- Blackstone is buying real estate assets directly tied to film and TV production.
- The investment comes at a time when the industry has been grinded to a near-halt.
- But Blackstone looks to be bullish on the space and wants to expand its investment outside of the U.S.
Global investment firm giant Blackstone Group Inc (NYSE: BX) thinks that owning facilities where TV and films are produced is a worthwhile investment, even at a time when production is halted due to the COVID-19 pandemic, The Wall Street Journal reported.
Betting hundreds of millions of dollars
Blackstone’s real-estate investment team is scooping up land and facilities that are vital to content distributors like Netflix and Walt Disney, WSJ reported. Most notably, Blackstone inked a deal to buy a 49% stake in a film-studio lot and five nearby office buildings in the capital of content production, Hollywood, California. The remaining 51% is retained by Hudson Pacific Properties Inc (NYSE: HPP) and the two plan on expanding a joint portfolio in New York, Vancouver, and London.
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Blackstone’s exposure to the media and entertainment sector doesn’t end here. The company owns multiple office buildings where its tenants include some of the biggest names in the industry.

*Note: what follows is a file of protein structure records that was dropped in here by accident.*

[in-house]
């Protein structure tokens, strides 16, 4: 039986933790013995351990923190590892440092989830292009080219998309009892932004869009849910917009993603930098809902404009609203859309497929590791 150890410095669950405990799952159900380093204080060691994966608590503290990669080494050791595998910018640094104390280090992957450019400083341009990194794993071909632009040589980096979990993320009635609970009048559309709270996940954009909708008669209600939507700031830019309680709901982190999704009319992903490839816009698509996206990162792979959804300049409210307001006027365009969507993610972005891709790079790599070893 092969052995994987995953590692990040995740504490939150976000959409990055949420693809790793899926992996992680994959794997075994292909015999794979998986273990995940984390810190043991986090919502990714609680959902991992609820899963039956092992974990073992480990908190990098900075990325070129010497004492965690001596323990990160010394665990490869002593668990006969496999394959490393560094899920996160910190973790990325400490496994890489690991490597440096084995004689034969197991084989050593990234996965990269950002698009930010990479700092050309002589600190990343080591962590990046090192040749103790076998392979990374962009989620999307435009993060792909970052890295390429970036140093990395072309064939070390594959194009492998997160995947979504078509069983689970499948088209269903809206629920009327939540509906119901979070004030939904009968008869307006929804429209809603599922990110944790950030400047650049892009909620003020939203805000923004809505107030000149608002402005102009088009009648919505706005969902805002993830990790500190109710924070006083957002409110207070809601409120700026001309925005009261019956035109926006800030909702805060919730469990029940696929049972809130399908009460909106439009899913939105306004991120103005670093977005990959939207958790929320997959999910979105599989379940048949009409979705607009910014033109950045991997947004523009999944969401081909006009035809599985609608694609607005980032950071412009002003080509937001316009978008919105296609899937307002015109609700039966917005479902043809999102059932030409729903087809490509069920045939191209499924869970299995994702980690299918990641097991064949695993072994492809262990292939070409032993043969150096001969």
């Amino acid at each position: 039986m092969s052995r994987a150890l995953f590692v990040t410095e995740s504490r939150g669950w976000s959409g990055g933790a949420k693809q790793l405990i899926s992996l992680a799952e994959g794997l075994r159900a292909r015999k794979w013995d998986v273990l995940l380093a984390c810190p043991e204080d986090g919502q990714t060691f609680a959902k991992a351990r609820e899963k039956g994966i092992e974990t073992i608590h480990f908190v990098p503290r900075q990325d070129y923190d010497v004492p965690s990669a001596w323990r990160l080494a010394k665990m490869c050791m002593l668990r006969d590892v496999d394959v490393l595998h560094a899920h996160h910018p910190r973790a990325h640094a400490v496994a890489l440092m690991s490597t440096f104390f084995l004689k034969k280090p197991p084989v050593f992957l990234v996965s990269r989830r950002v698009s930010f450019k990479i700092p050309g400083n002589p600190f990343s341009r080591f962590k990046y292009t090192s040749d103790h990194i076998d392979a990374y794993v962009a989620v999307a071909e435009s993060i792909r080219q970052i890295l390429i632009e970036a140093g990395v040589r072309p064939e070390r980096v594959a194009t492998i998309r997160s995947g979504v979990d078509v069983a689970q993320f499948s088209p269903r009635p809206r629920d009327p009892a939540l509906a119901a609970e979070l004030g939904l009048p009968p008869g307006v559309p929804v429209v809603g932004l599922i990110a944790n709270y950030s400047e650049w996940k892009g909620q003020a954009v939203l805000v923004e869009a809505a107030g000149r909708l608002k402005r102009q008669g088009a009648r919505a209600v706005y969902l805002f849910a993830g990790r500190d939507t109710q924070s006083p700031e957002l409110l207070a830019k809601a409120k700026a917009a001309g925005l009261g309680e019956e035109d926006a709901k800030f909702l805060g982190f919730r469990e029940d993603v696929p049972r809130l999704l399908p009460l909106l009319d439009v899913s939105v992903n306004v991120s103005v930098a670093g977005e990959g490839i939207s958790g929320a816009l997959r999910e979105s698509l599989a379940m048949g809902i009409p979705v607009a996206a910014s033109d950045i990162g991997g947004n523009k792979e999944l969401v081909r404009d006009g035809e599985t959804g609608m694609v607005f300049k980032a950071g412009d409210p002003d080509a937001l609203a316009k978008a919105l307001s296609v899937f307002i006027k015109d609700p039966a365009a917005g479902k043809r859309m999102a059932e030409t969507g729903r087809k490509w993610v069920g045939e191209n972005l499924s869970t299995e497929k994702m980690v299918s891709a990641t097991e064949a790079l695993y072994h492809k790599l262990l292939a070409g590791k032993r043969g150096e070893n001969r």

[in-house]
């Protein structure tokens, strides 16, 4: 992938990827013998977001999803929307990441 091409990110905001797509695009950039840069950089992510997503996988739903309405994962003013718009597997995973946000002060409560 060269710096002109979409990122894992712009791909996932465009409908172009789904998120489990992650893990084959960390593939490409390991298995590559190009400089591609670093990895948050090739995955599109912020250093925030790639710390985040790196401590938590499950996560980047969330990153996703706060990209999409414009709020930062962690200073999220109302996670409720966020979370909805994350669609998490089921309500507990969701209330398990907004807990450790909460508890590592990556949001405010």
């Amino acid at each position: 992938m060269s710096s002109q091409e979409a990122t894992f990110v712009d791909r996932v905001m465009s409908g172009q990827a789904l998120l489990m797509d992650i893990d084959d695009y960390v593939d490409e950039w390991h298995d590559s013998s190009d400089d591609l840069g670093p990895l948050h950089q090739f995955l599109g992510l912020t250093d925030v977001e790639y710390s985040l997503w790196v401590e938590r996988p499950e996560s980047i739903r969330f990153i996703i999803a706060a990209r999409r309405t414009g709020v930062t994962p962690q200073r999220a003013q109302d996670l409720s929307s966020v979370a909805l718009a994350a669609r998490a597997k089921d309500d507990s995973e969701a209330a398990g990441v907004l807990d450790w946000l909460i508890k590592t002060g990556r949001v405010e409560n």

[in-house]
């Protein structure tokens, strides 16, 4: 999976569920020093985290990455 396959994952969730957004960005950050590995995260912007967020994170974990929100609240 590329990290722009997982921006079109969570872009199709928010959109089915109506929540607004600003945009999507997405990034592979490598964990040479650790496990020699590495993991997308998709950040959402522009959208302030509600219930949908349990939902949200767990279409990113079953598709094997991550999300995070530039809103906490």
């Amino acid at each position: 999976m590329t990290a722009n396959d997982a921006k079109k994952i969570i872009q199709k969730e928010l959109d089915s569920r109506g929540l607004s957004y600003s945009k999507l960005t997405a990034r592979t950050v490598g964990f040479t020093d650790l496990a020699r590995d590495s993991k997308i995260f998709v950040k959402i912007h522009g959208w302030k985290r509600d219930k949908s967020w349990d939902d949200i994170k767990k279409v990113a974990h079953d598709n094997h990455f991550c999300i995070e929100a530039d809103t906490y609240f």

As expected, a multi-hundred million dollar investment in an industry ground to a near-halt is a multi-year theme. Blackstone Head of Real Estate Nadeem Meghji told WSJ the firm focuses on “sectors with strong tailwinds” and content creation is an ideal example.
“We think this is really a long-term trend,” he said. “We’re thematic investors.”
Blackstone could also be diversifying its real estate exposure. The company happens to be one of the world’s largest real-estate owners and pivoted in recent years towards distribution centers used for online commerce. In fact, assets tied to logistics represented just 2% of its global real-estate portfolio at the start of the last decade but rose to one-third at the start of the new decade, WSJ said.
By contrast, Blackstone’s exposure to retail properties and hotels represented 50% of its global portfolio in 2010. By the start of the new decade, it shrank to less than 15%.
Challenges and opportunities
Regardless of Blackstone’s investment motives, a move into owning production facilities used to create video content is a new move. Many experts agree owning these assets is not an easy task, especially when considering production time varies drastically. Blackstone could lease its facilities for a long period of time for a movie but the next client would need the facilities for a few weeks.
But Blackstone has one factor working in its favor: supply and demand. The amount of land available for film studios in Los Angeles is quite small compared to demand. So, studios are left battling each other to scoop up